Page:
"2 Guns": A shoot-'em-up for the Snowden era

Mark Wahlberg and Denzel Washington are bank robbers in this violent '80s throwback -- and they're the good guys

By Andrew O'Hehir
Published August 1, 2013 11:45AM (EDT)

One of the great advantages of this job is that duty dragged me out of the house this week to go see “2 Guns,” an action movie starring Mark Wahlberg and Denzel Washington that is obviously a late-summer afterthought. I don’t think this movie’s an afterthought; I know it is, because it has two of Hollywood’s biggest male stars and probably cost well over $100 million to produce and market, and here it is being released in August, after all the summer’s big hits (and major flops) have come and gone. At some point, Universal Pictures bigwigs grasped that “2 Guns” would never be famous or memorable or launch a new salt-and-pepper action franchise in the “Lethal Weapon” vein, so now they’re hoping for one good weekend out of this sucker, along with the likelihood that international box office will nudge the whole thing into the black eventually.

I never would have gone to see this movie on my own initiative and my own $12. (Or even my own $6, at the charming second-run theater in upstate New York where “2 Guns” will no doubt end up in a couple of weeks.) But I’m here to tell you that, taken on its own moronic terms – which include helicopters crashing into a field (ka-whoppa-whoppa-whoppa boom!), homoerotic banter, egregious Mexican stereotypes and implausibly hot female DEA agents – “2 Guns” is both enjoyable trash and a fascinating snapshot of Hollywood’s current mentality when it comes to the United States government. I’ve written about this before (regarding the “Bourne” franchise, for instance), but the default setting in thrillers these days is that institutions formerly portrayed as heroic, like the military or the intelligence agencies, are evil, corrupt and pathologically nuts until and unless proven otherwise.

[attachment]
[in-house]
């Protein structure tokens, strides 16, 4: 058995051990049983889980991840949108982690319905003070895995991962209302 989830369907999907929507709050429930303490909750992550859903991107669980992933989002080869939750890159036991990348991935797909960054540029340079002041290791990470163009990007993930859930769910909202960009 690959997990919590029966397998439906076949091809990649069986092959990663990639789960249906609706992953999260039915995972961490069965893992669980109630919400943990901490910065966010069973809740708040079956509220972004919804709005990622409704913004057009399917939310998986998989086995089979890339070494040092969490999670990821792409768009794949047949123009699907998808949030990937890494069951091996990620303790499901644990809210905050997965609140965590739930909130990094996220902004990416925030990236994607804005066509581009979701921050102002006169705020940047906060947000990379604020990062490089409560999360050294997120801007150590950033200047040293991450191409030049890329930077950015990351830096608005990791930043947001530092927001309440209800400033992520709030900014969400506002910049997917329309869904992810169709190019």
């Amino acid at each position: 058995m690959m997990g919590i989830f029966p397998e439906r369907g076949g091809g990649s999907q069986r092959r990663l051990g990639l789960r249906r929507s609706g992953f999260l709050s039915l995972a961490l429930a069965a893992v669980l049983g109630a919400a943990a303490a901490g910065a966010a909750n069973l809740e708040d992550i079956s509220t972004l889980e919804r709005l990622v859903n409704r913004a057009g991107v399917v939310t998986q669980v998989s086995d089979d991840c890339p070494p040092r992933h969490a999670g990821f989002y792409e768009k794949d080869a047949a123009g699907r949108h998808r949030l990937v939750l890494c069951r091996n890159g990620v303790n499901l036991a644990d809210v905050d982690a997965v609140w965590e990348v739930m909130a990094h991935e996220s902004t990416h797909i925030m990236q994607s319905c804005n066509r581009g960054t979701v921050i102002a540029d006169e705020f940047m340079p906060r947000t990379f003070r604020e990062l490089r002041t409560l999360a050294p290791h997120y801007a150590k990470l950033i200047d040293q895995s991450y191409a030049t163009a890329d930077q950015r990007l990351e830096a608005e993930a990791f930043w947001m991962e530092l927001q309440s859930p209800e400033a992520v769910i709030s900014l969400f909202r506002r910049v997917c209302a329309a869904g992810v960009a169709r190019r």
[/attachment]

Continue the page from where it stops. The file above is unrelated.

Sure, you can argue that “2 Guns” is an anomalous case, since it was adapted by screenwriter Blake Masters from a somewhat alt-flavored graphic novel by Steven Grant, and because director Baltasar Kormákur is an Icelandic art-house refugee who has been trying (and failing) to become an A-list Hollywood director for some years now and probably has crypto-Marxo-Muslim sympathies or whatever. It’s safe to say “2 Guns” will not be making the list of “wholesome family-friendly movies and inspiring movies with Christian faith and values” published every year by Hollywood evangelist Ted Baehr. (This year’s semi-desperate Ted Baehr fave-raves include “Despicable Me 2,” “Fast & Furious 6,” “which ends with a prayer to Jesus Christ,” and “The Conjuring,” in which the Salem witches are revealed to be real Satan-worshipers after all, 320 years later. To which I say: Whatever!)